The book has too many errors and is poorly edited. Some of the errors are minor. For example, pg 26 step 5 says to quit the Interface Builder and save when prompted. The very next step says to select the button control and click Show Inspector... hmm, can't do that if the Interface Builder is closed. There are several instances of these kind of errors sprinkled throughout, and I'm only on pg 57 (of 363.)

Which brings me to my next problem. The second project is creating the Fortune Teller app. I've stopped at pg 57 because I can't get the app to run. The code is typed in exactly as in the book and it gives me an error when I build and run it. I'm running OS X 10.4, same as the author. No problem I thought, I'll just go to the web site and see if there are any corrections. Appendix A is called "What's on the companion web site?" and describes the code examples in the book. That's great, but they neglected to print the url to get to the site. I searched for 10 mins looking for it and found it in small print on the back of the book [...].

Now for the inexcusable part. I found the web page for this book with the download link to the code samples. The link shows as "33031_AppleScript_Source.ZIP". However, the link is really pointing to "33031_AppleScript_Source.exe". An executable? Well, not really because when I downloaded it, Get Info shows it as a document. I can't even open this document. I tried changing the extension to .zip but that didn't work. I also tried .gz and some other popular compression extensions but nothing works.

It's a shame. This book has the potential to be a great introduction to Applescripting and building apps that interact and leverage the power of other apps on your system. As it stands, I think absolute beginners, the target audience for this book, would quickly become frustrated and give up.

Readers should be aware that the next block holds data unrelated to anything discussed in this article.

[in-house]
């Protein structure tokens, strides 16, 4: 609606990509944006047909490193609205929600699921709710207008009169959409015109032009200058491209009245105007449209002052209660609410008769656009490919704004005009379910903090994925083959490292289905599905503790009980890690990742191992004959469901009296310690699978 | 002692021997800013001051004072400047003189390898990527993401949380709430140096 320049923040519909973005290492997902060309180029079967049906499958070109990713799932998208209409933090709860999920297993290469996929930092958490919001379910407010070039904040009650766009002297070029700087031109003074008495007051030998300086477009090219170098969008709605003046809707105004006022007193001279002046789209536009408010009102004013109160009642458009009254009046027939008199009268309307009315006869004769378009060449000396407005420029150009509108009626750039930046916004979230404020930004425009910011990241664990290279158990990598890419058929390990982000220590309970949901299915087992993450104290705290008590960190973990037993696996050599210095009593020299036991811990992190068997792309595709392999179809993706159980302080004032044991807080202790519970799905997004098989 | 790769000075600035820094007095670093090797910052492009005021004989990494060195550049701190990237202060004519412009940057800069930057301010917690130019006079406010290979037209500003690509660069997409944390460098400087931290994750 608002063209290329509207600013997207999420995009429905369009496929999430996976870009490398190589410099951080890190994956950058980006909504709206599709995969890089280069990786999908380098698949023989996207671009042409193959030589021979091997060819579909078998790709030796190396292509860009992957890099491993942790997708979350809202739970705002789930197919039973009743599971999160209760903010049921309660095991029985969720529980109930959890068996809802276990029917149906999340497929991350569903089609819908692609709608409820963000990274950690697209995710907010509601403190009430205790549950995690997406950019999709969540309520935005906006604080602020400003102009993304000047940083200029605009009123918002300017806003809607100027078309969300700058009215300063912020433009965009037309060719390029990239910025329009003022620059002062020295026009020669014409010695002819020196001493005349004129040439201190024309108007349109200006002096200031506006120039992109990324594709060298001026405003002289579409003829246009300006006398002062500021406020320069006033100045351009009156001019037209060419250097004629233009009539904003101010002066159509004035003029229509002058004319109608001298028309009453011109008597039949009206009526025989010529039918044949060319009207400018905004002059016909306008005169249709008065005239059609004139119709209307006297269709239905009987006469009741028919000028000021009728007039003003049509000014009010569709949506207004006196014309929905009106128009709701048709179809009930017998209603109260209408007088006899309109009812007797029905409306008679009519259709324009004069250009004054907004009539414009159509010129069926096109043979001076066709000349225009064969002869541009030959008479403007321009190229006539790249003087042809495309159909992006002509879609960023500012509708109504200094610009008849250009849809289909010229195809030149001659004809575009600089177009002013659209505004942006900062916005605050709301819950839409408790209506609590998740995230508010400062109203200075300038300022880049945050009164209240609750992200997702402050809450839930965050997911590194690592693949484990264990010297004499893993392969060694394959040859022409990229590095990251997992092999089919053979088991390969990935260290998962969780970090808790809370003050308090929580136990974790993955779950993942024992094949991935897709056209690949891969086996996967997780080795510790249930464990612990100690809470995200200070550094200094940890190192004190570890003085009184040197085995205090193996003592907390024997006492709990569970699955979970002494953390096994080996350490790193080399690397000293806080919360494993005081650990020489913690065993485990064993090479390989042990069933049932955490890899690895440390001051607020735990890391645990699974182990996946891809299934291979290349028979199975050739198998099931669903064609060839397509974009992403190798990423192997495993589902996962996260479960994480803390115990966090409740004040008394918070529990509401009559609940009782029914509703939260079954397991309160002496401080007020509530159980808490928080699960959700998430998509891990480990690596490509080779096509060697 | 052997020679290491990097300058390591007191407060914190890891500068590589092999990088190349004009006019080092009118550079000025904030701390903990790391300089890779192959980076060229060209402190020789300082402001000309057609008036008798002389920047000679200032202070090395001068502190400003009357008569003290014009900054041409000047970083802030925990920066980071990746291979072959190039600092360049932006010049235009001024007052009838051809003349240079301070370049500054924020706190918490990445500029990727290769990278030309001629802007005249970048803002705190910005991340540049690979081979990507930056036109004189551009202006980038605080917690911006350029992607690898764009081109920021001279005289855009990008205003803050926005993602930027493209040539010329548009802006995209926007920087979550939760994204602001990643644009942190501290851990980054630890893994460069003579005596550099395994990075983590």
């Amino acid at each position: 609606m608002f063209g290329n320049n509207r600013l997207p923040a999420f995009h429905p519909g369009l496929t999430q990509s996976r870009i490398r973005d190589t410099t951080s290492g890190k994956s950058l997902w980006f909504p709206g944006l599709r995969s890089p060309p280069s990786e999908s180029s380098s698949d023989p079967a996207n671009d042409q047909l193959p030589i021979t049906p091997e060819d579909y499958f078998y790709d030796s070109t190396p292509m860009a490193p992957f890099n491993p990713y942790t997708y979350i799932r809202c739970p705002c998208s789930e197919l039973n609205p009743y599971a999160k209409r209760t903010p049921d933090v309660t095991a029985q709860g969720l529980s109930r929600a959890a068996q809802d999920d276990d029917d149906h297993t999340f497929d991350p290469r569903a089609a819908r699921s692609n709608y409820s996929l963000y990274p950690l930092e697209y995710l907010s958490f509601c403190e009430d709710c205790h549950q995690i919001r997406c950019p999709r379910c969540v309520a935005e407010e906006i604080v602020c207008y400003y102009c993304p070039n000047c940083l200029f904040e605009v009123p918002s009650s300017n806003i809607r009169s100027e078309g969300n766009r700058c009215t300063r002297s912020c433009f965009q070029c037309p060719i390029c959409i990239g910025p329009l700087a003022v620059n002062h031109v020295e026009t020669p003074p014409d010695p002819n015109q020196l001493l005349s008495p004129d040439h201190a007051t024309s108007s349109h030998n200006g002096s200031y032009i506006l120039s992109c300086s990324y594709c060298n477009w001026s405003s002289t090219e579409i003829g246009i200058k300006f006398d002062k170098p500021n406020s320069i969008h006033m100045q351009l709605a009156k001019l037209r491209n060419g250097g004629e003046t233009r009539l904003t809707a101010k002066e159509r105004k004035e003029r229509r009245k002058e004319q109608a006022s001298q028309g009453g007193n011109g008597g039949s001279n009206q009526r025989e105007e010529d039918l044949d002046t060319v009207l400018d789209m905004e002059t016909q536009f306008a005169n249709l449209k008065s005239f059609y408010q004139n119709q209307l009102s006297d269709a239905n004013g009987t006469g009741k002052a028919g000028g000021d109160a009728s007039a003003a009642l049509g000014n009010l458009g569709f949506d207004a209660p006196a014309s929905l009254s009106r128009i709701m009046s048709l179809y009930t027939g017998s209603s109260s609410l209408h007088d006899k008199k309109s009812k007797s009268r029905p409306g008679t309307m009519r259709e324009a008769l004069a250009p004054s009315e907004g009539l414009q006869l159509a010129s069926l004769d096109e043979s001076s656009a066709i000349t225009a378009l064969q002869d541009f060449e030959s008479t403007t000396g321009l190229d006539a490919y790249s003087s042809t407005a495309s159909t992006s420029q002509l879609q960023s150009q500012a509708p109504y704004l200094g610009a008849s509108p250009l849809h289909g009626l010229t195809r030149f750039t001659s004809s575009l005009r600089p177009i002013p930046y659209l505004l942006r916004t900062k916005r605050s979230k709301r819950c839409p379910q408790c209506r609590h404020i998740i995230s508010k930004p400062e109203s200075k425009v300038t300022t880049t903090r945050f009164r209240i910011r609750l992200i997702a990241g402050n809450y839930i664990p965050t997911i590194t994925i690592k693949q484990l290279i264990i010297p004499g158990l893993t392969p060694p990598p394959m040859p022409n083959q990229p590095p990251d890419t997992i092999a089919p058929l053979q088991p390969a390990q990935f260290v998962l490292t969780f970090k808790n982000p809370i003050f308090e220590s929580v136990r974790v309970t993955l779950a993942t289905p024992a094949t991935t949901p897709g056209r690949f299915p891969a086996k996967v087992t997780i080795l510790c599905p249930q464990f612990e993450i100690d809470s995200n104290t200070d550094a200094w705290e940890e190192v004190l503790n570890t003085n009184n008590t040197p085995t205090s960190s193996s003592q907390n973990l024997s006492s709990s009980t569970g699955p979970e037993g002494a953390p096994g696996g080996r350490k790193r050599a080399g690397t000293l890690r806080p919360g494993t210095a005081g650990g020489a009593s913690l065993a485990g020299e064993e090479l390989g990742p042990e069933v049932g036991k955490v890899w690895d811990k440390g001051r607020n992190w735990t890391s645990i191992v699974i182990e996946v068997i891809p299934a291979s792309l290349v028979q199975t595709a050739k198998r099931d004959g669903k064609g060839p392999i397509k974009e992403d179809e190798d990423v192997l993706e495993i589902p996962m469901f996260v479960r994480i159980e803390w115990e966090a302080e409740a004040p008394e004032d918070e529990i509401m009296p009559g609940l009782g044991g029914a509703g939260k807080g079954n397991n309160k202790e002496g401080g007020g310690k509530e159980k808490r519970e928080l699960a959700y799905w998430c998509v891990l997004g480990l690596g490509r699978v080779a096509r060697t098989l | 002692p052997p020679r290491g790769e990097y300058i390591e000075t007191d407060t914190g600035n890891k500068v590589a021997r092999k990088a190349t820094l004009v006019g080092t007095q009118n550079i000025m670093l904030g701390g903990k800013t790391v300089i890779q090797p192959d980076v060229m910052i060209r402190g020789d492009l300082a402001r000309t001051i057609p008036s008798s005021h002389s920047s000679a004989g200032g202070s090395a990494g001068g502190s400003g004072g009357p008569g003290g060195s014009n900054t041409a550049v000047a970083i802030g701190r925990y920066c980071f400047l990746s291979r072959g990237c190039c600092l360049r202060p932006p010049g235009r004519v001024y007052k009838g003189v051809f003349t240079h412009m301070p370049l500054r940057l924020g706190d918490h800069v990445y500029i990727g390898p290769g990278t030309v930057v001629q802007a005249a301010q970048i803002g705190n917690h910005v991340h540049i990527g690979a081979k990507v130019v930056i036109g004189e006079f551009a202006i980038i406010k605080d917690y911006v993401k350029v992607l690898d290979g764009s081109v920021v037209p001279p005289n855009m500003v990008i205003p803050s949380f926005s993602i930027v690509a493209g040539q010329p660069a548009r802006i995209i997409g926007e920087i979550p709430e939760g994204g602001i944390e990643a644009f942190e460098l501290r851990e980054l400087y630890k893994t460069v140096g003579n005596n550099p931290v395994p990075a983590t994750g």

Utchanat Utchanat
I gave this book five stars because it deserves it. The other reviews are from folks who still don't know their
programming environment. The book is also the only one available that is contemporary enough to incorporate Tiger utilities. The VTC training course (you can view examples online) is excellent but outdated--the instructor
still uses Project Builder instead of XCode.
I think this is an excellent beginners book in that the author uses "fun" applications, which can be of psychologicl help for those who have never programmed.
I have a degree in Computer Science with a focus on Unix System Administration. I've read ALOT of technical books and know how hard it is to convey subjects such as programming to the novice.
In my estimation this guy has done a great starter book.
Briciraz Briciraz
Someone needs to write a book on Applescript Studio. This sure isn't it. 95% of it is on Applescript ONLY. This was supposed to on Applescript Studio, remember? I suspect the Studio part was left out because the author doesn't really know it very well. What few items look at Applescript Studio, and they are very few, are screen shots of menus, etc. This book was a big disappointment! I would buy a real Applescript Studio book in a heartbeat. Hopefully there is someone capable and willing to write it.

Very, very, poor.
Yanthyr Yanthyr
AppleScript has been growing in popularity since its introduction a dozen or so years ago. Down through the years it has been expanded and developed to a higher level. With the release of OS X, it has dramatically increased its utility, power and ease of use. Now bundled under the general name AppleScript Studio, it is included with OS X after version 10.1.2.

Basically AppleScript is an English language like programming language that continues the Apple tradition of making their computers easy to use. It is a fast to learn, fast to write language.

This book follows the same concepts, it begins with a simple application (a Knock-Knock joke), goes into the editing system, and from there into the standard programming rules: variables, conditional logic, loops, strings, building a GUI and so on. (Yes, I know AppleScript is a scripting language that doesn't do GUIs. But Cocoa is supplied almost as a part of AppleScript, and Cocoa does do GUIs.)

This is an excellent beginners book to learn programming the Apple way.